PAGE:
Thanks to his surprising surge, which brought him within eight votes of winning the Iowa caucuses, Rick Santorum is the candidate du jour. With his front-runner status is bound to come a new level of scrutiny directed at his track record and positions. One place to start is his stance on public education, of which the former Pennsylvania senator is not a big fan. As he said while campaigning in New Hampshire back in March, when no one was taking him seriously as a candidate: "Just call them what they are. Public schools? That's a nice way of putting it. These are government-run schools."
Think you're smarter than a CNN pundit? Predict the next winner with our interactive app.Santorum has campaigned on the fact that his seven kids have been home-schooled, which has earned him a loyal following of foot soldiers within the evangelical movement. (The same goes for Rep. Michele Bachmann, who on Tuesday dropped out of the presidential race.) Over the past year, Santorum has appeared at a handful of home-schooling conferences. In April, he won the Home School Legal Defense Association's straw poll. There's even a "Homeschoolers for Santorum" Facebook page.
But Santorum wasn't always so opposed to government-run schools—especially one Pennsylvania cyber charter school that offered students free computers, internet service, and online classes. Between 2001 and 2004, that online school allowed the Santorum family to live in Virginia, while sticking Pennsylvania taxpayers with a $100,000 bill.
In 2004, Santorum spawned a minor scandal when news broke that he was no longer residing in the state that sent him to Congress and was living instead outside the Beltway in Leesburg, Virginia. Santorum owned, and still does, a house in Penn Hills, Pennsylvania, next door to his in-laws. The Santorums bought the three-bedroom house in 1997 for $87,800. But after Santorum got elected to the Senate in 1994, he bought a much larger home in Virginia that would accommodate his ever-growing family. Some relatives moved into the Penn Hills house, but Santorum continued to use it to claim residency in Pennsylvania, where he voted by absentee ballot.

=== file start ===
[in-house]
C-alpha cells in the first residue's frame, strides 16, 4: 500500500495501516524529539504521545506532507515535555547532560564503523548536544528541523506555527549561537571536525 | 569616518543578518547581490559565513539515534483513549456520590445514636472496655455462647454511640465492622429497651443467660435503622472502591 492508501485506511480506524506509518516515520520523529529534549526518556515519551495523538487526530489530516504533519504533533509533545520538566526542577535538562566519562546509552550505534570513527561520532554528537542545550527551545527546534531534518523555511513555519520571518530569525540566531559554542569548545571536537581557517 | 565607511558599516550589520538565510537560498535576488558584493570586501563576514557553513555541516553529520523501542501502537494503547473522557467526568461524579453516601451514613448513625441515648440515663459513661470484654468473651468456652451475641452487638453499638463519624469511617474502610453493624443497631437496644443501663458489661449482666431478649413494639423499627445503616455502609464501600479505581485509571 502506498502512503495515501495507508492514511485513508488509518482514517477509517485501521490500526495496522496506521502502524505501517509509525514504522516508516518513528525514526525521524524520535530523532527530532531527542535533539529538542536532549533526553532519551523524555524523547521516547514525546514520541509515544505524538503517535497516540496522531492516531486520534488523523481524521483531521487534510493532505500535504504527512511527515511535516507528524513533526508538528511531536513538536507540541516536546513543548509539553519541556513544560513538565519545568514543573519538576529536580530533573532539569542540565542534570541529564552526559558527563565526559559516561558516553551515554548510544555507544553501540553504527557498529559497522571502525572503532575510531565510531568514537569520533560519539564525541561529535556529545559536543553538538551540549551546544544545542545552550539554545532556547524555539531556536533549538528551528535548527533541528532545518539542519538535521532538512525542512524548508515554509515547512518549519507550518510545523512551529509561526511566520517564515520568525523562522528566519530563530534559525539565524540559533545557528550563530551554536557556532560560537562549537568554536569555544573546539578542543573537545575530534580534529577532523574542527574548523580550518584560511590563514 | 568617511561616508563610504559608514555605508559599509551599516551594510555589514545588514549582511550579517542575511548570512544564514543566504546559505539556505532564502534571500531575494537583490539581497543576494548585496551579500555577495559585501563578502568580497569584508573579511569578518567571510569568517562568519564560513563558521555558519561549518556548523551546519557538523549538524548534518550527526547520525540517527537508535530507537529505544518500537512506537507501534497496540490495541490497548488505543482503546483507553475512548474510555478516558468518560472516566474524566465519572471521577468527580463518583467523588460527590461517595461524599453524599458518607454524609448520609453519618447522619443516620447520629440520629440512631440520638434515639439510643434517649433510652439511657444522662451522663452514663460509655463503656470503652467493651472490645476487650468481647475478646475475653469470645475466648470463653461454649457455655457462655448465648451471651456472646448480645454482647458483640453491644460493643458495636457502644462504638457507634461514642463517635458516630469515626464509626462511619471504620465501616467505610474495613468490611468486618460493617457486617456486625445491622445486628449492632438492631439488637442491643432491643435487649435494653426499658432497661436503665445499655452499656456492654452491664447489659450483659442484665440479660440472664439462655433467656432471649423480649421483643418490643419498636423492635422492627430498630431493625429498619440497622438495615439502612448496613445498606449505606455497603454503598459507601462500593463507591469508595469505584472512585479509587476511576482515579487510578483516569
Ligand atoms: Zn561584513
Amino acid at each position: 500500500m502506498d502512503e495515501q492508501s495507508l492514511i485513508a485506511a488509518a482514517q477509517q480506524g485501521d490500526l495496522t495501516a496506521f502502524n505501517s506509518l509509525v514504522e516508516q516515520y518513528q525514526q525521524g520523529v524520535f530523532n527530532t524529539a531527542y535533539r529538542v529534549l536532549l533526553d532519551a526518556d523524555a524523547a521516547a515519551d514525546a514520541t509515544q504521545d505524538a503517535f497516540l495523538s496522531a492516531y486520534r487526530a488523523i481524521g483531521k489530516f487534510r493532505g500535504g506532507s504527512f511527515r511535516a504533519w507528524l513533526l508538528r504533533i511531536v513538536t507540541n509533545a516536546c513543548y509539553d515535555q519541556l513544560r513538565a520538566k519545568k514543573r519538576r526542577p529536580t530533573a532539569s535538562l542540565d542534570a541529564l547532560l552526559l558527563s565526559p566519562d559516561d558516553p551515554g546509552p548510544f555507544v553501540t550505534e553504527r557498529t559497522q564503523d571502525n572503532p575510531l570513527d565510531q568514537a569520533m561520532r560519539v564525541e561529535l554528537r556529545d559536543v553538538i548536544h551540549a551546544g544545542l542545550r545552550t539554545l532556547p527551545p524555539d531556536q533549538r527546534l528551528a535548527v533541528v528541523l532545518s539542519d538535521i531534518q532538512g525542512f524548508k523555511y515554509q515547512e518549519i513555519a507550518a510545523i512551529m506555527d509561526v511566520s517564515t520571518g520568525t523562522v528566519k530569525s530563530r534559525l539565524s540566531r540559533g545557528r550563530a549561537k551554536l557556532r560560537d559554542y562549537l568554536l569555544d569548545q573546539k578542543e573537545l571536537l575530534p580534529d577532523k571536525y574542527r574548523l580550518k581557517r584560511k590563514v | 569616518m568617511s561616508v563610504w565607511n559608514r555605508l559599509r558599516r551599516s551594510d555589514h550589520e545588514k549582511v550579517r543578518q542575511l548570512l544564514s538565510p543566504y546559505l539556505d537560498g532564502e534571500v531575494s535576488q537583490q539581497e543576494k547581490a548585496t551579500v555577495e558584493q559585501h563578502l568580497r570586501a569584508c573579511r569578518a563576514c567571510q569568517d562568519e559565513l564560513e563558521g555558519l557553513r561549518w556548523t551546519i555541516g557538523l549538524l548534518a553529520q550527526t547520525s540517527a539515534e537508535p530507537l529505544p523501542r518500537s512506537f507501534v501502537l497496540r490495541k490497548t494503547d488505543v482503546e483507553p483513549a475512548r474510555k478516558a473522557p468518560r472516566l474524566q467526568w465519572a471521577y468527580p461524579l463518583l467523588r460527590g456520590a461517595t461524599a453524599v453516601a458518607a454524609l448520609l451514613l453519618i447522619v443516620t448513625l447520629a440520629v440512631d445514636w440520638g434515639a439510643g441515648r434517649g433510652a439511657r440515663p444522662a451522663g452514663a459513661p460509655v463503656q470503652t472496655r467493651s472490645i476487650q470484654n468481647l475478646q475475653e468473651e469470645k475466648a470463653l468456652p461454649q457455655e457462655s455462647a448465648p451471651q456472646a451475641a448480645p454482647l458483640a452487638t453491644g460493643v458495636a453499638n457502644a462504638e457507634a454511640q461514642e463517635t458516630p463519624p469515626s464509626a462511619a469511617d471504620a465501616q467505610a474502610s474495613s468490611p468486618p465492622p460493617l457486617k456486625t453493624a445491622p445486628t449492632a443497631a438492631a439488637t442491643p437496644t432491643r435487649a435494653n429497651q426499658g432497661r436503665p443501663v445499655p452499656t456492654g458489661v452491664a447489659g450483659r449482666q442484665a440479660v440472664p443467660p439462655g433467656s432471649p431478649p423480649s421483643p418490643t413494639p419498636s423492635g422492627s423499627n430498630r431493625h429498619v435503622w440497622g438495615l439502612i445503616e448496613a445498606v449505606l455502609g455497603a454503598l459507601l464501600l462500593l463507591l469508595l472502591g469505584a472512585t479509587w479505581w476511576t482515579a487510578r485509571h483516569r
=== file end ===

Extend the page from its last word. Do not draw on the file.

Despite moving his family to Virginia, Santorum didn't enroll his children in a local public school. Nor did the Santorums simply home-school the kids. Instead, in 2001, they enrolled five of their kids in the Pennsylvania Cyber Charter School, based out of tiny Beaver County, Pennsylvania. The school was founded by Nick Trombetta, a former wrestling coach who set up an online charter school in a depopulated part of the state and turned it into a financial powerhouse that rakes in millions annually in public education funds. (In 2007, Trombetta, a major Republican donor in the state, was the subject of a state grand jury investigation into his use of millions in public funds to build a performing arts center near the school's headquarters, among other things. No charges have been brought.)
Considered a public school, the online charter's students are required to take state-mandated assessments and meet other formal requirements not demanded of traditional home-schoolers. But it offers home-schoolers lots of advantages, notably free computers and internet connections. When Santorum enrolled his kids there, the local school district in Penn Hills was forced to pick up the tab for the cyber school, which cost the district $38,000 a year for the Santorum children.
After four years, the press got wind of this in 2004, and Democrats raised a fuss about the fact that their senator didn't actually live in Pennsylvania, much less the Penn Hills school district that was footing the bills for his children's education in Virginia. The local school board, which included a member who was the local Democratic Party committee chair, attempted to force Santorum to repay the district $100,000 in tuition.
When the scandal broke, Trombetta, the founder of the charter school, offered to let Santorum's kids stay enrolled for free if Santorum would pay the technology costs. In the end, with Democrats challenging his residency in the state, Santorum withdrew his kids from the school. He never repaid a dime. The state ended up settling with the school district and repaying $55,000 in tuition fees. (The Santorum campaign did not respond to a request for comment.)
Even today, nearly eight years after the charter school scandal, Santorum's residency issues continue to dog him. On the campaign trail, distancing himself from the dreaded Washington insider label, he has highlighted his Pennsylvania roots. In August, at a campaign event in Iowa, he handed out samples of "Pennsylvania Presidential Peach Preserves," which he claimed were made by his family from peaches they picked off their trees back home. But as the Roxborough-Manayunk, Pennsylvania, Patch pointed out on Tuesday, there's not a peach tree to be found anywhere near the Santorum home in Penn Hills. The web site speculated that the peaches must have come from elsewhere—Santorum's $1.26 million manse in Great Falls, Virginia, perhaps.